This article was published on the University of East Anglia UNESCO Chair in adult literacy and learning for social transformation website on 13 April 2022.
UPDATE: The UNESCO Chair in Adult Literacy and Learning for Social Transformation at the University of East Anglia gathered tributes, memories, stories and photographs of Professor Alan Rogers in a tribute booklet.
It is with great sadness that we heard the news of Alan Rogers’ death on 5 April 2022.
Alan was appointed Visiting Professor in the School of Education and Lifelong Learning in 2005, and actively engaged in teaching, supervision, research and policy development since that time. He was a founding member of the UEA Literacy and Development Group and contributed greatly to the establishment of the UEA UNESCO Chair in Adult Literacy and Learning for Social Transformation, remaining a key member of the core organising team. In 2006, Alan was instrumental in setting up an MA course in ‘Adult literacy, lifelong learning and development: international perspectives’ – consisting of three separate modules on literacy policy, literacy practice and literacy theory. The course involved visiting local adult literacy projects in Norwich, so that students could reflect on concepts of literacy and adult learning in relation to policy and practice. Several of these MA students went on to conduct innovative research in this area at PhD level.
Before moving into international development, Alan had a long career in local history – and developed a strong interest in medieval history. He taught history in the Department of Adult Education at the University of Nottingham for over 20 years – and became Director of the Institute of Continuing Education at Magee University College in Londonderry, Northern Ireland in 1980. In 1985, he set up his own NGO, Education for Development, working on adult literacy and development training and research projects for over 13 years. Many of us here at UEA worked with him during this period – including on the DFID-funded Community Literacy Project Nepal, which developed theoretical ideas on literacy as a social practice as the basis for a national adult literacy programme. Alan also brought together many policy makers, practitioners and researchers in adult literacy and numeracy through his Uppingham Seminars. These were held on an annual or biennial basis, in his then home-town of Uppingham (later in Reepham, in Norfolk). Rather than having paper presentations, the agenda would be set by the group of around 30 invitees on the first evening around a chosen theme. This was an unusual opportunity for a group of busy policy makers and academics to have an open-ended discussion, offering an important resource in this field.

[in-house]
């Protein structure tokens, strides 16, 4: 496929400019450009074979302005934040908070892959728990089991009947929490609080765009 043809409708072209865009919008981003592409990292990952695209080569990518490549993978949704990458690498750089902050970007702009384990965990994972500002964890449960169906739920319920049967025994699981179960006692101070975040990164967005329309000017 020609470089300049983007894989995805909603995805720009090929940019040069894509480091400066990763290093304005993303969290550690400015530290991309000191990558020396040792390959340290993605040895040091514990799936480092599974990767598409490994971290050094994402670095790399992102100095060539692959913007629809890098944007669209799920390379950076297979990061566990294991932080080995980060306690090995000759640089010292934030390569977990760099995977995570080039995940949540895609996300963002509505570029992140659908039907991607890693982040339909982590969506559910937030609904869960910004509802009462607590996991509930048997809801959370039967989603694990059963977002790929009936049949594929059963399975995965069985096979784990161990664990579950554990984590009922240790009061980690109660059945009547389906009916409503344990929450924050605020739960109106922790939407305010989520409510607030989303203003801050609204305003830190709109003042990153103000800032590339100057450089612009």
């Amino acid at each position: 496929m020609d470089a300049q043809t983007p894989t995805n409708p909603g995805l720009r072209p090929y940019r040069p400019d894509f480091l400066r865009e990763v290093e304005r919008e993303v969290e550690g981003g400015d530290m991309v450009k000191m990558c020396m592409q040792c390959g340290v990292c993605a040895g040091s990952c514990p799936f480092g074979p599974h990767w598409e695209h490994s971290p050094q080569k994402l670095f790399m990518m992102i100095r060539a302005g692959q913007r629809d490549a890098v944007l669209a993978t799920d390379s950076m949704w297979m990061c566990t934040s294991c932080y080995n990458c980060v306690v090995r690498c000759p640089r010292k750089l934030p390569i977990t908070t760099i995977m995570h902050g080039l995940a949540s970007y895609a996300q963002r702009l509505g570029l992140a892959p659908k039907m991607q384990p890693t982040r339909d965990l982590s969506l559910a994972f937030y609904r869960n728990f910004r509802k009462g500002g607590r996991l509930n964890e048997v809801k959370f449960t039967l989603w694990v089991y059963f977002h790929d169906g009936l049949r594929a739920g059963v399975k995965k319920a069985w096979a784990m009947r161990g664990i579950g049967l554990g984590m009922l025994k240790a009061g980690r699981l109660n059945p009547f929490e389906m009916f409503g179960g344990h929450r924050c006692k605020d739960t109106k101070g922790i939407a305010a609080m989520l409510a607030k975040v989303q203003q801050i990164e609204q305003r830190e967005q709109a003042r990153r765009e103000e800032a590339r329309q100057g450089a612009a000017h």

There are not many of us who can claim to have written an academic ‘best seller’. Alan’s 1986 Teaching Adults book was and is just that – having reached an impressively diverse audience of researchers, adult educators, policy makers and facilitators across the world. Alan had a great gift for writing about (and talking about) complex ideas in an accessible and engaging way – and practising what he preached about adult learning! His students will not forget having to rearrange the room furniture from lecture style to small groups every time they had an MA session with Alan.
Above all, as a founding member of our UEA Literacy and Development Group, Alan played an essential role in the establishment and development of the UEA UNESCO Chair programme. In particular, he strengthened our research direction and capacity building activities in informal learning and literacy, and the professional development of literacy facilitators – both continuing themes within his research and publications. The new Bloomsbury series edited by Alan (and Anna Robinson-Pant) on Adult Literacy, Learning and Social Change will be a rich tribute to Alan’s intellectual influence and drive. It is a pity that he just missed seeing the first two books published in this series by former UEA students Ahmmardouh Mjaya and Fusheng Jia – and at the time of his death, he was finalising a volume (co-edited with Jules Robbins) on Adult Learning and Social Change in the UK: National and Local Perspectives.
We will all miss Alan’s incredible intellectual energy, support and friendship which continued until the end. Only last month, he was saying how much he enjoyed working with our PhD students and was keen to continue his supervisory role despite many health issues. Alan was also a constant mentor to many early career researchers and practitioners in the field of adult learning/literacy, particularly in Ethiopia and other countries where there had been little qualitative research in this area.
The UEA UNESCO Chair will be producing a booklet to remember and reflect on Alan’s life – please feel free to send any memories, photos, reflections to UNESCO Chair email@example.com (before April 22nd). We will also hold a memorial event in the Autumn as an opportunity to reflect on and celebrate Alan’s remarkable contribution to adult literacy and adult education – in the UK, our UNESCO Chair partner countries and many other contexts across the world.
UEA UNESCO Chair holder